#HarassMap – Creating an Egypt Free of Sexual Harassment, by Valerie Strassmann

April 29, 2014 0 Comments




According to the Egyptian Center for Women's Rights 2012 Report women in Egypt are exposed to a wide array of violence. They report that while 51.6% of Egyptian women have been subjected
to verbal harassment (the highest percentage was reached in Port Said, 81.6%), approximately 32% have experienced physical harassment as well. However, the United Nations Entity for Gender 
Equality and the Empowerment of Women (UN Women) sets the number even higher. Its report on sexual harassment published in May 2013 reveals that 99.3% of Egyptian women have suffered at least some form of sexual harassment.

“We no longer respect women in Egypt”, asserts Egyptian author Alaa Al-Aswany. Al-Aswany'ssimple sentence reflects his contempt, as well as his despair about sexual harassment in Egypt. In his article published in al-Monitor, Al-Aswany also decries the immense efforts to silence women to not openly discussing their experiences and to keep them from pressing legal charges against their perpetrators. In fact, harassed women are even accused themselves, to be solely responsible for their own fate. Common accusations are “What made you go there?” or “Why did you go to the university dressed like that?” - a cynical way to translate the perpetrator's fault into the victim's responsibility.

Zainab Magdy, an MA student at Cairo University and contributor for Your Middle East, explores a possible explanation for the gravity of the situation. She describes the life of Egyptian women as one of being confined and controlled by socially and culturally constructed circles. Society at large and families on an individual level not only place social, economic and biological demands on women, they also try to control what kind of information women need to know. “As a girl”, she writes, “your whole life is gendered so that in a house there is limited space for you to be anything else.” This lack of space – may it be at home or in public – in which women can operate on their own as subjects beyond all expectations and demands leads to a situation, in which women are left to be perceived as mere objects. Hence, attempts by women to break these circles are sanctioned more aggressively and violently than ever. Within this context sexual harassment serves as a tool of
objectification respectively reproducing the status of women as objects.

Yet, in course of the last years, many initiatives and social movements, ascribed to the goal of creating an Egypt without sexual harassment, have emerged. The first independent initiative was HarassMap, which was launched in 2010. They came up with the brilliant idea to simply create virtual space – by using online and mobile technology – in order to facilitate communication, break the silence and empower victims of sexual harassment to share their experience in public.

During my recent trip to Egypt, I had the chance to meet Noora Flinkman, Communication Manager of HarassMap, for an interview about the organization and sexual harassment in Egypt.

Hello Noor! Nice to meet you and thank you very much for inviting us. Let's talk about HarassMap. What is HarassMap's approach to fight sexual harassment? 
Basically our mission is to end the social acceptability of sexual harassment. All our activities and all our campaigns, everything we do, is directed at influencing bystanders, people who witness sexual harassment happening. We are working on perception change, to encourage people to see it as a crime, so that there is behavior change, so that people start actually intervening when they see it happening and this in the long run, we hope, will decrease harassment because there will be actual social consequences for actually harassing someone. Social consequences that don't exist today.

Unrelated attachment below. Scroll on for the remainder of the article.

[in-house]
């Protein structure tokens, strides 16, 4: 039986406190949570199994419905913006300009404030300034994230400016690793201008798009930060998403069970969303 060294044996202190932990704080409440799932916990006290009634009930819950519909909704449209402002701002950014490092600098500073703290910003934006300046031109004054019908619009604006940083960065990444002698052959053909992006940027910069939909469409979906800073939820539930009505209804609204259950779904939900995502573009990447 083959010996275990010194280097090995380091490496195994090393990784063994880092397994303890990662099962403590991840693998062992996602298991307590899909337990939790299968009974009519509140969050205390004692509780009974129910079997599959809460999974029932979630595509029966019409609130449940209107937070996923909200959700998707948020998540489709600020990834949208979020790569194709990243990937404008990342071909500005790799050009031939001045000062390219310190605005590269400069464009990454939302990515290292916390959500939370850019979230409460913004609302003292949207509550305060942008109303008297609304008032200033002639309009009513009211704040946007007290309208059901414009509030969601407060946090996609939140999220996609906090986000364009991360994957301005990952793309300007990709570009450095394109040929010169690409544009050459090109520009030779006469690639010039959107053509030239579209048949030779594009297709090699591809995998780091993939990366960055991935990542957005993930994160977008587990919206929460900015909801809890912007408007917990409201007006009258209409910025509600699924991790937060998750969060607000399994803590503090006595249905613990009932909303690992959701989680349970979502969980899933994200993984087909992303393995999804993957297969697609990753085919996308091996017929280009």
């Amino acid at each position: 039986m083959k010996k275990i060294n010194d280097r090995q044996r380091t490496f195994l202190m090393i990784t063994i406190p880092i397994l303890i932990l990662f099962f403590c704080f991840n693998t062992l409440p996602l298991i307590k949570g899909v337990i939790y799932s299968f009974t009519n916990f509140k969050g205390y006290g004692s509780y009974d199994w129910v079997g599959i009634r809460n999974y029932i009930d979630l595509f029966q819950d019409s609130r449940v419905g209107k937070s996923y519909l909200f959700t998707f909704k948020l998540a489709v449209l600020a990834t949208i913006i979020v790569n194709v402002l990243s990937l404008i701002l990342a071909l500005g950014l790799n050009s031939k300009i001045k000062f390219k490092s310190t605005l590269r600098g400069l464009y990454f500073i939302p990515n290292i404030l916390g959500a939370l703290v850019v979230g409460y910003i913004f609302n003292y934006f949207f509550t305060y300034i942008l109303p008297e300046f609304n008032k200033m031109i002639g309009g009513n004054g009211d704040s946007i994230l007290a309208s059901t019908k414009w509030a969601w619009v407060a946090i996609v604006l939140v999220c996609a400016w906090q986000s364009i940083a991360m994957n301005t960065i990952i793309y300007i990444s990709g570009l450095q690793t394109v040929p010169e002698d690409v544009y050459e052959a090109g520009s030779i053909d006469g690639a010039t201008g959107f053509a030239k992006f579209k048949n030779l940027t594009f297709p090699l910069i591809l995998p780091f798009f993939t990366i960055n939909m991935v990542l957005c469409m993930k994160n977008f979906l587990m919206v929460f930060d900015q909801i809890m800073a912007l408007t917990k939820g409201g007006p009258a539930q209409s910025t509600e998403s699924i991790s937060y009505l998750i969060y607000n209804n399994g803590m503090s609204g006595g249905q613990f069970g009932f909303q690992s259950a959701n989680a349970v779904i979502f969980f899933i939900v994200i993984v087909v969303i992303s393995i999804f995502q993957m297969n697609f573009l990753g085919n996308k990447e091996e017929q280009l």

So let's talk a little bit more about the Map because it is part of the name and I guess a basic 
pillar of your initiative. So how does the Map work? What's the basic idea behind it? 
Basically we saw the Map as a space where people can talk because this issue has been taboo for a very very long time. People wouldn't even use the word “sexual harassment” in Arabic. So it was initially seen as a space where people can talk freely because it is anonymous and it is easy. We asked people who have been harassed but also witnesses to harassment to report to us what happened and where. They can do that by SMS, online on our website, on facebook, on twitter or by email. All the reports are checked by us and then put on the map. The map is interactive. You can zoom in and out, you can see where sexual harassment has happened, zoom in, click on each report and read it. So it is a kind of open data for everyone. What we realized after getting all these reports – and we had a lot of reports when we first launched – is that these reports are actually like evidence and we try to use it to convince people on the street to start taking action and to prove to 
them that the stereotypes and myths that create this social acceptability of sexual harassment can all be proved wrong by facts and these facts are the reports. 

I read in one of your annual reports that through research and the knowledge based on the 
map, you found out that there is no typical harasser? 
We have stereotypes and kind of myths about the kind of person who is being harassed, about why it happens and about the harasser. And we can prove these all wrong. One of the stereotypes about the harasser is that they are certain kinds of people. So either poor people or only youth or only people who are sexually frustrated because they can't marry for example. What we see from the reports is that kids harass, young boys harass, youth harass, older men harass, fathers with their children around them harass, street cleaners as well as guys in very fancy cars. It is spread all over society! This also goes for the person that gets harassed. There are a lot of stereotypes that only women wearing certain cloths get harassed, only women who walk out late at night or in certain areas get harassed, or women somehow wanted or asked for it. Our report shows that it happens to everyone, at all times, all places and women do not want it.